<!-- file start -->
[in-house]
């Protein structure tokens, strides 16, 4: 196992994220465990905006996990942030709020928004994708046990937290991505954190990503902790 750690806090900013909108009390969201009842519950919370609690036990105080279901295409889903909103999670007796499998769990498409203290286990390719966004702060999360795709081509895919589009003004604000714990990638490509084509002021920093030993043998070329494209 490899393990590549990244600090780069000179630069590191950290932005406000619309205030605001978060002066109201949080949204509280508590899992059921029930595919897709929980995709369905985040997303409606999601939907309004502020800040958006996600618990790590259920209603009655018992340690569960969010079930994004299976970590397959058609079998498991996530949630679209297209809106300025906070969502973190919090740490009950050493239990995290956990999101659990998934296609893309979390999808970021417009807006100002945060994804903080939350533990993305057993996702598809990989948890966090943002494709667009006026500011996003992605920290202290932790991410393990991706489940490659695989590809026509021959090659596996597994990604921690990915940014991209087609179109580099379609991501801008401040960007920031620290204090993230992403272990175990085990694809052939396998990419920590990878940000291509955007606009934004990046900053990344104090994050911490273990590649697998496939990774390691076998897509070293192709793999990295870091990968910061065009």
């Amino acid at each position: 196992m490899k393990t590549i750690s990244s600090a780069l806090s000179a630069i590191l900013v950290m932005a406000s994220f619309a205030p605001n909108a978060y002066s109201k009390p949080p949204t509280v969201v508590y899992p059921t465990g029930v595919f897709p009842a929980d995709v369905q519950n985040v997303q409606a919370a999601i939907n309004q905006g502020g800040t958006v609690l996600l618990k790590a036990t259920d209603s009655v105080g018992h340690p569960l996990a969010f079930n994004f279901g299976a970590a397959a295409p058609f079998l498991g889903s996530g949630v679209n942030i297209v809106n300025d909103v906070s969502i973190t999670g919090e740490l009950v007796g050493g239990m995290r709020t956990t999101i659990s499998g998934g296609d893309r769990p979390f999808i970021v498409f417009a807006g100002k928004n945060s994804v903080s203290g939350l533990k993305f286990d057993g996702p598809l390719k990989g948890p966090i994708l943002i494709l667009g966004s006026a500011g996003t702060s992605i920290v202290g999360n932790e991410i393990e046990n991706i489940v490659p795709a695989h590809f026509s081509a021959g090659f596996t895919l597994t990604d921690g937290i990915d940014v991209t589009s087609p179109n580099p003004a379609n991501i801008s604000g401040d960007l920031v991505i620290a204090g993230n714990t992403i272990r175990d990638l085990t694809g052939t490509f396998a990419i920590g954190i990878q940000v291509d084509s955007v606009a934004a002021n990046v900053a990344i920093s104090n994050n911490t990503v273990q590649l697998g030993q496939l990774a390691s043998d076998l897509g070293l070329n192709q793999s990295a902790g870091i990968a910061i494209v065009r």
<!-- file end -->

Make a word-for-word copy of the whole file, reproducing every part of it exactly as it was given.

[in-house]
């Protein structure tokens, strides 16, 4: 196992994220465990905006996990942030709020928004994708046990937290991505954190990503902790 750690806090900013909108009390969201009842519950919370609690036990105080279901295409889903909103999670007796499998769990498409203290286990390719966004702060999360795709081509895919589009003004604000714990990638490509084509002021920093030993043998070329494209 490899393990590549990244600090780069000179630069590191950290932005406000619309205030605001978060002066109201949080949204509280508590899992059921029930595919897709929980995709369905985040997303409606999601939907309004502020800040958006996600618990790590259920209603009655018992340690569960969010079930994004299976970590397959058609079998498991996530949630679209297209809106300025906070969502973190919090740490009950050493239990995290956990999101659990998934296609893309979390999808970021417009807006100002945060994804903080939350533990993305057993996702598809990989948890966090943002494709667009006026500011996003992605920290202290932790991410393990991706489940490659695989590809026509021959090659596996597994990604921690990915940014991209087609179109580099379609991501801008401040960007920031620290204090993230992403272990175990085990694809052939396998990419920590990878940000291509955007606009934004990046900053990344104090994050911490273990590649697998496939990774390691076998897509070293192709793999990295870091990968910061065009």
């Amino acid at each position: 196992m490899k393990t590549i750690s990244s600090a780069l806090s000179a630069i590191l900013v950290m932005a406000s994220f619309a205030p605001n909108a978060y002066s109201k009390p949080p949204t509280v969201v508590y899992p059921t465990g029930v595919f897709p009842a929980d995709v369905q519950n985040v997303q409606a919370a999601i939907n309004q905006g502020g800040t958006v609690l996600l618990k790590a036990t259920d209603s009655v105080g018992h340690p569960l996990a969010f079930n994004f279901g299976a970590a397959a295409p058609f079998l498991g889903s996530g949630v679209n942030i297209v809106n300025d909103v906070s969502i973190t999670g919090e740490l009950v007796g050493g239990m995290r709020t956990t999101i659990s499998g998934g296609d893309r769990p979390f999808i970021v498409f417009a807006g100002k928004n945060s994804v903080s203290g939350l533990k993305f286990d057993g996702p598809l390719k990989g948890p966090i994708l943002i494709l667009g966004s006026a500011g996003t702060s992605i920290v202290g999360n932790e991410i393990e046990n991706i489940v490659p795709a695989h590809f026509s081509a021959g090659f596996t895919l597994t990604d921690g937290i990915d940014v991209t589009s087609p179109n580099p003004a379609n991501i801008s604000g401040d960007l920031v991505i620290a204090g993230n714990t992403i272990r175990d990638l085990t694809g052939t490509f396998a990419i920590g954190i990878q940000v291509d084509s955007v606009a934004a002021n990046v900053a990344i920093s104090n994050n911490t990503v273990q590649l697998g030993q496939l990774a390691s043998d076998l897509g070293l070329n192709q793999s990295a902790g870091i990968a910061i494209v065009r």